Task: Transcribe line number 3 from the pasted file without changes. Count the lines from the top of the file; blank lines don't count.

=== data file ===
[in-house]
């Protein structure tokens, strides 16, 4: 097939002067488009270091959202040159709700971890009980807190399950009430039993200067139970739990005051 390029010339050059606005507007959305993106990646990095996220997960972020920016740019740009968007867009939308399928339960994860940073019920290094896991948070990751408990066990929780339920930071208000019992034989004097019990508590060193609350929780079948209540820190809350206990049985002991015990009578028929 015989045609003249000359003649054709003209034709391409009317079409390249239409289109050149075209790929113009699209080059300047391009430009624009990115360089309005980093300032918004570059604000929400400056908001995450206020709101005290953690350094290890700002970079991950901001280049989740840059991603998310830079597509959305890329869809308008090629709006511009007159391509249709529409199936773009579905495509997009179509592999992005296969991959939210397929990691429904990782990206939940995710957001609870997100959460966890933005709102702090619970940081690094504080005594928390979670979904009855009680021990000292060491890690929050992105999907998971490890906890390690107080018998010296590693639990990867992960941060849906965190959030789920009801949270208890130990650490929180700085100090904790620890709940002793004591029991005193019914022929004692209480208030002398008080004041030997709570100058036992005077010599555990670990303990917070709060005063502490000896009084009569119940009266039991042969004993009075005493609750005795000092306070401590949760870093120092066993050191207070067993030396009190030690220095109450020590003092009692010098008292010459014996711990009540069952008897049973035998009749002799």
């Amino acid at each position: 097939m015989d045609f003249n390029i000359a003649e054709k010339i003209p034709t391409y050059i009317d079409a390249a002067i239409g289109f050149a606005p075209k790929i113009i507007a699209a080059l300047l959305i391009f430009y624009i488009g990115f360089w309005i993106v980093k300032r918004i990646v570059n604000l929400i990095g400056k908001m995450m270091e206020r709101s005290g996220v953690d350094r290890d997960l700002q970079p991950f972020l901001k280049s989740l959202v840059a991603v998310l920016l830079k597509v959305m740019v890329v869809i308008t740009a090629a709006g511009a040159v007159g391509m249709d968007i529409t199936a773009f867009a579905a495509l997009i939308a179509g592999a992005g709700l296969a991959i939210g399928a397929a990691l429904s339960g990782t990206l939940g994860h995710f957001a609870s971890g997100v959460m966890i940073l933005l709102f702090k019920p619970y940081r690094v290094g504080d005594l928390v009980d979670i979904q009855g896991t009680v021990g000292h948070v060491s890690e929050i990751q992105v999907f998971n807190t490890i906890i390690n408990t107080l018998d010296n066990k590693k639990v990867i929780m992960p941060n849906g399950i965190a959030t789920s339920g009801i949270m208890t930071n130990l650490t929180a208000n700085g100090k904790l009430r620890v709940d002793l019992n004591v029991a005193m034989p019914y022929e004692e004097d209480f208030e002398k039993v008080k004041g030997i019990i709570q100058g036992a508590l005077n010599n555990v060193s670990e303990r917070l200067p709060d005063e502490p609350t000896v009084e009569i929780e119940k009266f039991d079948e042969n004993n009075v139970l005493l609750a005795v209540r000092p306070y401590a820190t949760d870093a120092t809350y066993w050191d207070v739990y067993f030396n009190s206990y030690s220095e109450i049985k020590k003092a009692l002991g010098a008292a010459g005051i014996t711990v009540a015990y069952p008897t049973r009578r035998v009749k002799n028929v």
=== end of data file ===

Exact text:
């Amino acid at each position: 097939m015989d045609f003249n390029i000359a003649e054709k010339i003209p034709t391409y050059i009317d079409a390249a002067i239409g289109f050149a606005p075209k790929i113009i507007a699209a080059l300047l959305i391009f430009y624009i488009g990115f360089w309005i993106v980093k300032r918004i990646v570059n604000l929400i990095g400056k908001m995450m270091e206020r709101s005290g996220v953690d350094r290890d997960l700002q970079p991950f972020l901001k280049s989740l959202v840059a991603v998310l920016l830079k597509v959305m740019v890329v869809i308008t740009a090629a709006g511009a040159v007159g391509m249709d968007i529409t199936a773009f867009a579905a495509l997009i939308a179509g592999a992005g709700l296969a991959i939210g399928a397929a990691l429904s339960g990782t990206l939940g994860h995710f957001a609870s971890g997100v959460m966890i940073l933005l709102f702090k019920p619970y940081r690094v290094g504080d005594l928390v009980d979670i979904q009855g896991t009680v021990g000292h948070v060491s890690e929050i990751q992105v999907f998971n807190t490890i906890i390690n408990t107080l018998d010296n066990k590693k639990v990867i929780m992960p941060n849906g399950i965190a959030t789920s339920g009801i949270m208890t930071n130990l650490t929180a208000n700085g100090k904790l009430r620890v709940d002793l019992n004591v029991a005193m034989p019914y022929e004692e004097d209480f208030e002398k039993v008080k004041g030997i019990i709570q100058g036992a508590l005077n010599n555990v060193s670990e303990r917070l200067p709060d005063e502490p609350t000896v009084e009569i929780e119940k009266f039991d079948e042969n004993n009075v139970l005493l609750a005795v209540r000092p306070y401590a820190t949760d870093a120092t809350y066993w050191d207070v739990y067993f030396n009190s206990y030690s220095e109450i049985k020590k003092a009692l002991g010098a008292a010459g005051i014996t711990v009540a015990y069952p008897t049973r009578r035998v009749k002799n028929v």